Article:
Saturday, February 21, 2009

Globalisation: what soap operas have to say

I'm not the soap opera kind of a chic. But I do make exception for the odd Brazilian "novela". They are the best specimen of TV that Brazil has to offer, and whenever I'm back in Brazil I like to watch the "Novela das Oito" (the prime time event of Brazilian TV) as a way of "matando saudades" (a Portuguese saying which refers to the way we like to do things that give us a sense of longing, of homesickness. For example, when in England, I like to go for long walks in the rain to "matar saudades" of how I used to have to walk long distances on rainy days to get to my classes at uni).

Novelas are a cross between miniseries, serlialised films, and soap operas. The average novela runs for about six months, six days a week, one hour a day. They are very often based on quality Brazilian literature, but in order to drag the story on for six months, the screenwriters add loads of detail and sappy romance. The acting is good the first time around, but the same actors play roughly the same characters in novel after novela. Some novelas are pretty much pure soap opera: heavy on the sappy romance and light on everything else.

Other novelas are rather impressive cultural critique. When I was in Brazil last year, I watched a week of a novela in which one sister was on trial for killing her husband, and the other sister was actually the guilty one, but everyone was on the guilty sister's side because as a child she had been the more docile one. Or something like that. I can't remember the story now, but anyway, it was creative grounds for an interesting social critique.

"O Clone" came out about five years ago. It's unusual for novelas: it takes place half in Brazil, and half in Morocco, and half the characters are conservative Muslims while the others are extremely secular Brazilians. Since I was living in the Middle East at the time, I was intrigued by a Brazilian attempt at portraiting Arab-Muslim culture. I was on holiday when "O Clone" was running, so I got to watch a week of it, and was amused by the Brazilian romanicization of Arab culture. Unfortunately, after a week, I went back to the Middle East - you know, the real one, not the Brazilian TV version.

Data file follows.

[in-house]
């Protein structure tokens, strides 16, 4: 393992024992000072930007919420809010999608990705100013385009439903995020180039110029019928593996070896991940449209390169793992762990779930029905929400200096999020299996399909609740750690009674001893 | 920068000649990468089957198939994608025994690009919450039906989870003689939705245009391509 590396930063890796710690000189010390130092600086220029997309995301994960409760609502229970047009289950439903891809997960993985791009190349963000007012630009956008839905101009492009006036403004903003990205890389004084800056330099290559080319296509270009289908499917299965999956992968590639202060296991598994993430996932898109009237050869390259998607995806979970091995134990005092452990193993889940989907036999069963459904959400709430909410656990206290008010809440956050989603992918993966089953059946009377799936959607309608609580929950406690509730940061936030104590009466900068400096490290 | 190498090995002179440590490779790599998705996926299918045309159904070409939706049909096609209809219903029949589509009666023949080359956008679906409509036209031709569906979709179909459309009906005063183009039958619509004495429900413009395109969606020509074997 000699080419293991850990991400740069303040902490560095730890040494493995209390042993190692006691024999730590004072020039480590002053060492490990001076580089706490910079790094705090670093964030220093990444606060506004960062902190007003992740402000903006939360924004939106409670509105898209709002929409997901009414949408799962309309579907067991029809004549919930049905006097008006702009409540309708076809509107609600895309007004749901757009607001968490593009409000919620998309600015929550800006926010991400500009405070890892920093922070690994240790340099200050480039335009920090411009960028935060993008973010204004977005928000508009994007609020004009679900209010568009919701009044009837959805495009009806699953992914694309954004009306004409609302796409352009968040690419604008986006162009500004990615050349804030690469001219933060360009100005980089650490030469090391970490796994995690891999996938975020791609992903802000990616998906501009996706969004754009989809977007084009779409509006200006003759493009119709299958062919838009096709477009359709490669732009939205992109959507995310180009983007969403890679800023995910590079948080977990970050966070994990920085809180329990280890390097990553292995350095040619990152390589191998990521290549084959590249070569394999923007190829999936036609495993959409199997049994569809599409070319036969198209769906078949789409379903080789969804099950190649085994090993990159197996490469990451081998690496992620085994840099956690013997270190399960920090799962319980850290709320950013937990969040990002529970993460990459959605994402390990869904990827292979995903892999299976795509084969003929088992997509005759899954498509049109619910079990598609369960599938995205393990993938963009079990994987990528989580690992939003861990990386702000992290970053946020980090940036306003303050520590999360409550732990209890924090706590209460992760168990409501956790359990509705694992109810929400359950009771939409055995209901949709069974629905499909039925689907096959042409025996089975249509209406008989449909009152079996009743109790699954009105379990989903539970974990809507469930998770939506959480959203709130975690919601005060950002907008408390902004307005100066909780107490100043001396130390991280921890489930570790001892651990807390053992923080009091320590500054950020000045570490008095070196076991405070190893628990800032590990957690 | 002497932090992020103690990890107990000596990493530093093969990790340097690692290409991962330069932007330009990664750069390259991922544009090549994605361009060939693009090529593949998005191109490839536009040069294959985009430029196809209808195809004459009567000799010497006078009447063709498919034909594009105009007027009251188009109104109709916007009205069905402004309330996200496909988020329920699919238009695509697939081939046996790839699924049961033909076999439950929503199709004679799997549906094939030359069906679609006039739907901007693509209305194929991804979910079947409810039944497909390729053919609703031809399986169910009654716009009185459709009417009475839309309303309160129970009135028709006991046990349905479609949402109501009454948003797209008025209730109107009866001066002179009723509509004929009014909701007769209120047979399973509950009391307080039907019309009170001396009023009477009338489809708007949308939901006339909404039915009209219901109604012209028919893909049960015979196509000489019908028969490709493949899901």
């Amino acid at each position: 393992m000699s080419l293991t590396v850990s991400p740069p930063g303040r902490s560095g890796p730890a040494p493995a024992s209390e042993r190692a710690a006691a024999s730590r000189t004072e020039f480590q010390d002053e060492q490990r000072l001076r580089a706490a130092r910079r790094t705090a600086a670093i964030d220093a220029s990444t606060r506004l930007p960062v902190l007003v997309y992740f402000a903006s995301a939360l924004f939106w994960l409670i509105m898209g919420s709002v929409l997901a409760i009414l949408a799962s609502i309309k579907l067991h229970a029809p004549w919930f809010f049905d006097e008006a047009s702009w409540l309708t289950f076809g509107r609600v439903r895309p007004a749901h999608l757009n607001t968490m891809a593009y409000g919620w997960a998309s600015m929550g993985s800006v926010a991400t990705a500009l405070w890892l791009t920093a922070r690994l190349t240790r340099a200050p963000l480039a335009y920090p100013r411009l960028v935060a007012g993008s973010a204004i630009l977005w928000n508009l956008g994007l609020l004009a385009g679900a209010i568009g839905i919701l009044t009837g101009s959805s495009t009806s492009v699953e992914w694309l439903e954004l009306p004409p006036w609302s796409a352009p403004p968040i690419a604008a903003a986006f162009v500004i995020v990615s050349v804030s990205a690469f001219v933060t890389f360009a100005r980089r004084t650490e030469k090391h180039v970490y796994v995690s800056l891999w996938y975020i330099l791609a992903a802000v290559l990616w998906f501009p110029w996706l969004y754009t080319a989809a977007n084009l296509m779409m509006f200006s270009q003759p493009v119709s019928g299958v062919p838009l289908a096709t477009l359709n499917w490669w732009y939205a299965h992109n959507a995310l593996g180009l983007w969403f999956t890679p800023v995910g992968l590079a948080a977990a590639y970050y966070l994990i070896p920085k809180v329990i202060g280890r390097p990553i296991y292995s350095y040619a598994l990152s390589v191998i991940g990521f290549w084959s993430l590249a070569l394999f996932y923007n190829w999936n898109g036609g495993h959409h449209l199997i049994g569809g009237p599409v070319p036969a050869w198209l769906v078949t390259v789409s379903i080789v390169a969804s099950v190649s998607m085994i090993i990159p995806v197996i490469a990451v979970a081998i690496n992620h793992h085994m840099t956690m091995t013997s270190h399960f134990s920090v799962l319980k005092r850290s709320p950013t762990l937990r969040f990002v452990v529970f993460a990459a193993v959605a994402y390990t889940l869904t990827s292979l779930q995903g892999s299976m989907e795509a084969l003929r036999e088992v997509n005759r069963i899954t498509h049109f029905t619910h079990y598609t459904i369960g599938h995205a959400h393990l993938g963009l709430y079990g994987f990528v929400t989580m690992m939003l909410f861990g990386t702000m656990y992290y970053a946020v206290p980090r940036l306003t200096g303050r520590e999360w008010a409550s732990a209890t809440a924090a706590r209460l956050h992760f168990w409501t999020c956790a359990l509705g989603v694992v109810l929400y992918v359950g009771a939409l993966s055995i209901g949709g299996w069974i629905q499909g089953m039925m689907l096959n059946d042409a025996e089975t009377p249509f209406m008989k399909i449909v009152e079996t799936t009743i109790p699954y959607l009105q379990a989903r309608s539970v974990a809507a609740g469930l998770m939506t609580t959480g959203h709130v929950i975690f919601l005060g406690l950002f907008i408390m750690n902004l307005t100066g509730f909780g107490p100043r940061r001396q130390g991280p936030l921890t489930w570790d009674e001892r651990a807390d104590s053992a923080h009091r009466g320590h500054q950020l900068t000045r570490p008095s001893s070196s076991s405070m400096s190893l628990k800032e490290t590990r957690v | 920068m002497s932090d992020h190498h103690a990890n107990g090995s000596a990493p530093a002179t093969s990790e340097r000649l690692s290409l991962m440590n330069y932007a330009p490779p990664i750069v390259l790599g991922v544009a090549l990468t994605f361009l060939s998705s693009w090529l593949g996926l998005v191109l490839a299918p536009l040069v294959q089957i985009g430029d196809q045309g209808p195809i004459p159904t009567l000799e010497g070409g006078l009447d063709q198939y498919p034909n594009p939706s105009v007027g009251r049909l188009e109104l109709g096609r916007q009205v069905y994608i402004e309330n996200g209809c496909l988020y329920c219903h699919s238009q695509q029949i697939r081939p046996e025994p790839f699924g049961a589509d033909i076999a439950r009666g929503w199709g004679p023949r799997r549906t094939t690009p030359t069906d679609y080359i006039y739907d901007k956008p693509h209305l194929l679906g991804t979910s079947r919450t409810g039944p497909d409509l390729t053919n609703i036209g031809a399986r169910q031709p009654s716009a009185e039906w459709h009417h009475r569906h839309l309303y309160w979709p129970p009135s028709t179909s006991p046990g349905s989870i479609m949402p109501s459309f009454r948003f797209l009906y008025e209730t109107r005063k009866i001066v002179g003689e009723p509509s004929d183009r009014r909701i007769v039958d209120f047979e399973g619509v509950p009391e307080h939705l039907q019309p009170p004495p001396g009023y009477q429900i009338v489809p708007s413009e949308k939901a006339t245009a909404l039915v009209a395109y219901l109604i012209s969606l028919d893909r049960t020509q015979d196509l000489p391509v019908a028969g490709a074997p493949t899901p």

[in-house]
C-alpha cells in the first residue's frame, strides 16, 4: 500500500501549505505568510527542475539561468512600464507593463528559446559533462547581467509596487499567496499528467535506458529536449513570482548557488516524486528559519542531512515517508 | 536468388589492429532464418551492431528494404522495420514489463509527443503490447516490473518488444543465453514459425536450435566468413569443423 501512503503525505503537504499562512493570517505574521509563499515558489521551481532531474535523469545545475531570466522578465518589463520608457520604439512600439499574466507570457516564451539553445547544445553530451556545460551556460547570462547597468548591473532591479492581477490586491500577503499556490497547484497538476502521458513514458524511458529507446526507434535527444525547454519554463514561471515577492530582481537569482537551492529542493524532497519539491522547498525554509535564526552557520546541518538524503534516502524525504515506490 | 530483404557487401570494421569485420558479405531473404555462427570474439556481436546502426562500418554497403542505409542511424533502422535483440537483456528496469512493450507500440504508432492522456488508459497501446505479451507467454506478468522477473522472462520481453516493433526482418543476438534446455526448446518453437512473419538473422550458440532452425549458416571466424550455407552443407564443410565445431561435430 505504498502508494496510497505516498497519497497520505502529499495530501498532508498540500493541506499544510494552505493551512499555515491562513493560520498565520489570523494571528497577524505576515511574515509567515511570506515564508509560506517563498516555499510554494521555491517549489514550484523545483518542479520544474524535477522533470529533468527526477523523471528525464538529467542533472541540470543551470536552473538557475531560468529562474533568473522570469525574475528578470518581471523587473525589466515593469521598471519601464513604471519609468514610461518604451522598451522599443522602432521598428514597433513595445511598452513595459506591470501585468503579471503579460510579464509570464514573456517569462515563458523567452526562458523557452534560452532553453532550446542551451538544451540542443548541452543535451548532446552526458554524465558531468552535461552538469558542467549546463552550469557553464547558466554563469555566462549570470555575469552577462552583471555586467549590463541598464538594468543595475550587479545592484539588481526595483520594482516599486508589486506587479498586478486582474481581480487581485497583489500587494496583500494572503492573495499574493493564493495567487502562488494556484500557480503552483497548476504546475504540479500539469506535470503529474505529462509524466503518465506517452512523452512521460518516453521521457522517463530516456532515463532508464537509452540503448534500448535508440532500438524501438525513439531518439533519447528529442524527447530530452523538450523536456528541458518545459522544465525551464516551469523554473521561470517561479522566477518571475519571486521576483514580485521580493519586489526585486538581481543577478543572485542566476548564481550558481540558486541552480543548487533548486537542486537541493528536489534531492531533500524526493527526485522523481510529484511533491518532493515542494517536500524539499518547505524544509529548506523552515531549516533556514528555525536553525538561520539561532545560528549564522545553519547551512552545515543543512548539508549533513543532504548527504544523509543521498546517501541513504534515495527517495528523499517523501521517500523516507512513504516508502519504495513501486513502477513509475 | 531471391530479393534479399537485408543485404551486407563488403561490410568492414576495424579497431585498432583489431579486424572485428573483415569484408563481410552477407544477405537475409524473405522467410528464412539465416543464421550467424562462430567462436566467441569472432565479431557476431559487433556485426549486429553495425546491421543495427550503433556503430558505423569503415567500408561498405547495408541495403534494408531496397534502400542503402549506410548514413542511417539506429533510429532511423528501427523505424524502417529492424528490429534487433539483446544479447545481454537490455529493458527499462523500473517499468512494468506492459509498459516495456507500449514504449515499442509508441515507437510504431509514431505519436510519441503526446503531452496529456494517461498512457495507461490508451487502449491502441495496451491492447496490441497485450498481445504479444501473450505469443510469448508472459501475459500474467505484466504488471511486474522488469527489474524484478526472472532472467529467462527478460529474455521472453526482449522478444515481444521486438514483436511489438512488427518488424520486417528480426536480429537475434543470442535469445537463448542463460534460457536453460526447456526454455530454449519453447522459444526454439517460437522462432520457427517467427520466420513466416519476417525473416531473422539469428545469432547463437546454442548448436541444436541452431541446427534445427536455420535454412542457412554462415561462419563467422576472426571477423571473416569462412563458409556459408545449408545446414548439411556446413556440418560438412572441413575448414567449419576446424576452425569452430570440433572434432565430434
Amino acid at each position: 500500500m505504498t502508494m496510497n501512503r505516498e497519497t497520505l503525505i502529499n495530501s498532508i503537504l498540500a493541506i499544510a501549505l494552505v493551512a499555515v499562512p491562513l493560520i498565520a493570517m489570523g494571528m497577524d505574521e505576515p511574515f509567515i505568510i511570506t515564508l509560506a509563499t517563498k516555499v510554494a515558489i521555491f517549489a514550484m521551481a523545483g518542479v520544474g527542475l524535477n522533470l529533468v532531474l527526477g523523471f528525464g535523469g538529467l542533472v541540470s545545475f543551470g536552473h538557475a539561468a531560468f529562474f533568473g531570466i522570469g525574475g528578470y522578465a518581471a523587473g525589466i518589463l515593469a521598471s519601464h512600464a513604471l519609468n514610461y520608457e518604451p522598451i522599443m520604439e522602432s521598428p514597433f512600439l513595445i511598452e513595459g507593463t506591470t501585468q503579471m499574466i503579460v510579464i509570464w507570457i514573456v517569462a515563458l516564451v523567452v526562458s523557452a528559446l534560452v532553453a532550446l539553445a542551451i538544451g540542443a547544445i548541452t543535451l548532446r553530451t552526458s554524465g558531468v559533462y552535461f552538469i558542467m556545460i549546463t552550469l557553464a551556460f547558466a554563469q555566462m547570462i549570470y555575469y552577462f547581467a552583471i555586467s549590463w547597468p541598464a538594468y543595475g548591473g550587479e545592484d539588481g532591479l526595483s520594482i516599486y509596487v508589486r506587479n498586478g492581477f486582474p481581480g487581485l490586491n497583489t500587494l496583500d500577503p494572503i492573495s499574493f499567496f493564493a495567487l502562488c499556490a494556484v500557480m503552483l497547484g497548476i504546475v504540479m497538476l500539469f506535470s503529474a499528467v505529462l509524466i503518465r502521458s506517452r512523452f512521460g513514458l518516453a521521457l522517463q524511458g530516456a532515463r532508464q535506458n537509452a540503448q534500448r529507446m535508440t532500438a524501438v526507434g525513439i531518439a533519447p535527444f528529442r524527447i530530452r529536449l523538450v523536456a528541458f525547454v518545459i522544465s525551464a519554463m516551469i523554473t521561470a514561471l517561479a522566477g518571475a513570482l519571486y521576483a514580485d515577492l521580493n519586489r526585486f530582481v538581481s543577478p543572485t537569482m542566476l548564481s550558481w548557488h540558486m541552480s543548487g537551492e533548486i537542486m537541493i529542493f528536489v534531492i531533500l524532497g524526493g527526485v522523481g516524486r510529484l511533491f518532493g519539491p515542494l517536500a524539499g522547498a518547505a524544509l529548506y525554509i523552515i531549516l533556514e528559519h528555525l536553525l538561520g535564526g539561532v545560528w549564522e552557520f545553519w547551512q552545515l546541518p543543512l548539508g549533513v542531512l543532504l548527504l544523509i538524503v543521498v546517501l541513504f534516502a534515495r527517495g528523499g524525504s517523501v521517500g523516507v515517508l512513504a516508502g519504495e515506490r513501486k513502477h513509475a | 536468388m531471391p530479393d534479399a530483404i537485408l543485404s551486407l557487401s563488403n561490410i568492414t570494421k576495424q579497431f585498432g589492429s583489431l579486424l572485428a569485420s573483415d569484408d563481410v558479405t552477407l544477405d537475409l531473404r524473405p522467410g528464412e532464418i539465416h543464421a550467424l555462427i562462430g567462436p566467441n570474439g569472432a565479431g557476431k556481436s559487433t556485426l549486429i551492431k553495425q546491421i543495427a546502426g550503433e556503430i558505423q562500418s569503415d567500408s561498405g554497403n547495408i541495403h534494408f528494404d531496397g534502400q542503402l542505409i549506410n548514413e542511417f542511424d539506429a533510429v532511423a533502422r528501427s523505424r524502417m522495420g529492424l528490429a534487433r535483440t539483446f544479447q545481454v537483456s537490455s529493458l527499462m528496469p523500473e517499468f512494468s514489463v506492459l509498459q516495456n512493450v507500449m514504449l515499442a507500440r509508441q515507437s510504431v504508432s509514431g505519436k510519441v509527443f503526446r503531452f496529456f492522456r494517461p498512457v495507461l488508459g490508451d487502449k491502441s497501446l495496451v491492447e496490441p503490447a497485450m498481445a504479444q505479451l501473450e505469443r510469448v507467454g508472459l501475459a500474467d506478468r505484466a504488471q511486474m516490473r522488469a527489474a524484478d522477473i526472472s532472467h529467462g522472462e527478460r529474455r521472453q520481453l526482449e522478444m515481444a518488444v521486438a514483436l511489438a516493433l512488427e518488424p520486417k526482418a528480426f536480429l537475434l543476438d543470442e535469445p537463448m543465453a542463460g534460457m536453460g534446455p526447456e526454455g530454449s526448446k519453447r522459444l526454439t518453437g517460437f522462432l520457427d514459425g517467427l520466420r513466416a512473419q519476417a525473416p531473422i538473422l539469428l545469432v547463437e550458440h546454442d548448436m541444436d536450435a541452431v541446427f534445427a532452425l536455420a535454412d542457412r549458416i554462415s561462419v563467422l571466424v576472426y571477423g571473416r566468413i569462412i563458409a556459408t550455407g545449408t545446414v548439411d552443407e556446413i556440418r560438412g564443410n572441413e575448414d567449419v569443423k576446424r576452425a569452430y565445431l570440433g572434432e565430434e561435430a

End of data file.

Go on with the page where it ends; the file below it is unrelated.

Now I'm in Kosovo. I'd heard rumours that Brazilian soap operas were popular in the countries of the former Soviet-communist bloc. My Armenian roommates used to recount to me the stories of my TV viewing childhood, but in Russian. I'd heard rumours, but I'd never seen it.

Well, now I'm seeing it. About four Brazilian novelas air daily here, all in Portuguese with Albanian subtitles. A new running of "O Clone" just started on Monday! So this week's lesson in globalisation: go to Kosovo, a country buried deep in the Balkans in Eastern Europe, to watch a novela created in my childhood home, in my second heart language of Portuguese. And, as icing on the cake, the story is all about Arab culture, in which I've spent most of my adult life.

Oh, no, the real icing on the cake is this: I'm now planning to watch "O Clone" every evening and take notes on the subtitles as I watch, so watching the Brazilian novela about Arabs will be my daily Albanian language lesson!


Gila said...

I LOVED "O Clone," I watched it in the US on a Spanish network. Talk about globalization, but that is ofcourse more normal in the US since we have such a large latin population. I'm not much into soap operas either but I loved how this one mixed two great cultures together. I was hooked!

Anonymous said...

i'm an anthropologist who became so amused by novelas while in the field, that i've decided to dedicate a whole chapter to the role of romanticization and culture through these wonderful globo minimasterpieces.... i grew up watching dubbed versions in miami, and it is quite nice to see this kind of entertainment redeeming....

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